It does not matter to the compare facility whether you used Data Studio to make the changes in the source database or not – it just compares the differences between the two databases. You could have just found a test database and used the compare to see what is different between it and another similar database. It can even compare a DDL script to a database if that works better for you. Comparing the production DDL to the test database is very handy if you as the DBA are not allowed to connect to production. Since Data Studio can detect all differences such as different names for primary keys or foreign keys, it is a good idea to create your test database to be as similar to your production database as possible on the important objects like tables and indexes. This reduces the amount of clutter when Data Studio shows you the differences between the databases. If you get to create your test database from scratch, you can use this compare and migrate process in reverse to copy the structure of the production database into the test database.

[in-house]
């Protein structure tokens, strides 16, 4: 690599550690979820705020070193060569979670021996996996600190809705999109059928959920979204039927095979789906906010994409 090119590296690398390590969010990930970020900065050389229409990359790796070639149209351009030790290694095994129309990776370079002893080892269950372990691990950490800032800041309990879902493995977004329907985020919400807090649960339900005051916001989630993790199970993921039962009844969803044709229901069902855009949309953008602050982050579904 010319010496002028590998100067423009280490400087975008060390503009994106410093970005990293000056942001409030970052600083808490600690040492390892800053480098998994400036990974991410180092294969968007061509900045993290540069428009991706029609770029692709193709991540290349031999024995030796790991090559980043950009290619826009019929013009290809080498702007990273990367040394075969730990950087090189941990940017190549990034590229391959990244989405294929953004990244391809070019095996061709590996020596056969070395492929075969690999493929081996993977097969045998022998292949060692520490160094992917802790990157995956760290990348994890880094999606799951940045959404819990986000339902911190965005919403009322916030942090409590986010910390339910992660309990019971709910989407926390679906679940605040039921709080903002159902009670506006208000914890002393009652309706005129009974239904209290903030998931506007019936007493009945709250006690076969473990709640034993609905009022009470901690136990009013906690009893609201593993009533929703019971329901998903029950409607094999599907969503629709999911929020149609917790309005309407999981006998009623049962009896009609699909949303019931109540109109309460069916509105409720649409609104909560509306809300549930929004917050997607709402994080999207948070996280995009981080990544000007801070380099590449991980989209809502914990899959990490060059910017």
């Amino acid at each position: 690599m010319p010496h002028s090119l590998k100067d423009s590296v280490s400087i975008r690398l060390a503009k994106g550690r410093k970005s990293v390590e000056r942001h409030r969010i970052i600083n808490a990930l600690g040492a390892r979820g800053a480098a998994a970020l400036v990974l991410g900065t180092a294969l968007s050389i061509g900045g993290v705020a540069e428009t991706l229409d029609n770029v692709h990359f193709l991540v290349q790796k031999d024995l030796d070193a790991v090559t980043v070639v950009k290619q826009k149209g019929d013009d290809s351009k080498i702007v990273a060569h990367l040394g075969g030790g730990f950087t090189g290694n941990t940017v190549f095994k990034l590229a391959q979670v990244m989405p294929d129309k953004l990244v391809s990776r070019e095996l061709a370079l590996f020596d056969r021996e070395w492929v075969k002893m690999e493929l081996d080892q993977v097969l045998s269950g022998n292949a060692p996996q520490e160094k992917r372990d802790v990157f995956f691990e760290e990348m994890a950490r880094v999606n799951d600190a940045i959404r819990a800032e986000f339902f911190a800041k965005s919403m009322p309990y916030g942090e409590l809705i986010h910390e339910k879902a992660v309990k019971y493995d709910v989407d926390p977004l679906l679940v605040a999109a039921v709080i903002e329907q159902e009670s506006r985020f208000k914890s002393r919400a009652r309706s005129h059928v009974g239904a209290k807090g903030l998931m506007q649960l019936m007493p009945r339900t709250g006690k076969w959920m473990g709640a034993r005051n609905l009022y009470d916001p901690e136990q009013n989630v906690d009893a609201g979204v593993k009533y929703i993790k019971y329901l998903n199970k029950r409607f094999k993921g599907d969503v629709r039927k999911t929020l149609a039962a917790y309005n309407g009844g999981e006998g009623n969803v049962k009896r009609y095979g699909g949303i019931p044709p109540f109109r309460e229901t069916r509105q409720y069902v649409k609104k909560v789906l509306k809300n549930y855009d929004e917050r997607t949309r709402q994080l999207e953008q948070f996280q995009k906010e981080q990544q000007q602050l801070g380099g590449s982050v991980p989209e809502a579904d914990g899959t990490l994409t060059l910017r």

I will point out a few highlights of comparing and migrating changes, but you can see detailed instructions for the wizard on the Compare and Migrate page in the Data Studio 3.2 Information Center. While these instructions correctly indicate that naming the change script is optional, I would recommend it. Start by creating the change script in the target (generally production) database. Also one thing that was not clear to me is exactly where to start the migration process. After you create the named change script, right-click on the database name in the Administration Explorer view that will be the target of the changes (generally the production DB) and choose Migrate | Compare and Migrate Objects. In Figure 7 I am starting with the GSDB database because that is the database where I want to implement the changes that I already made in GSDBTEST.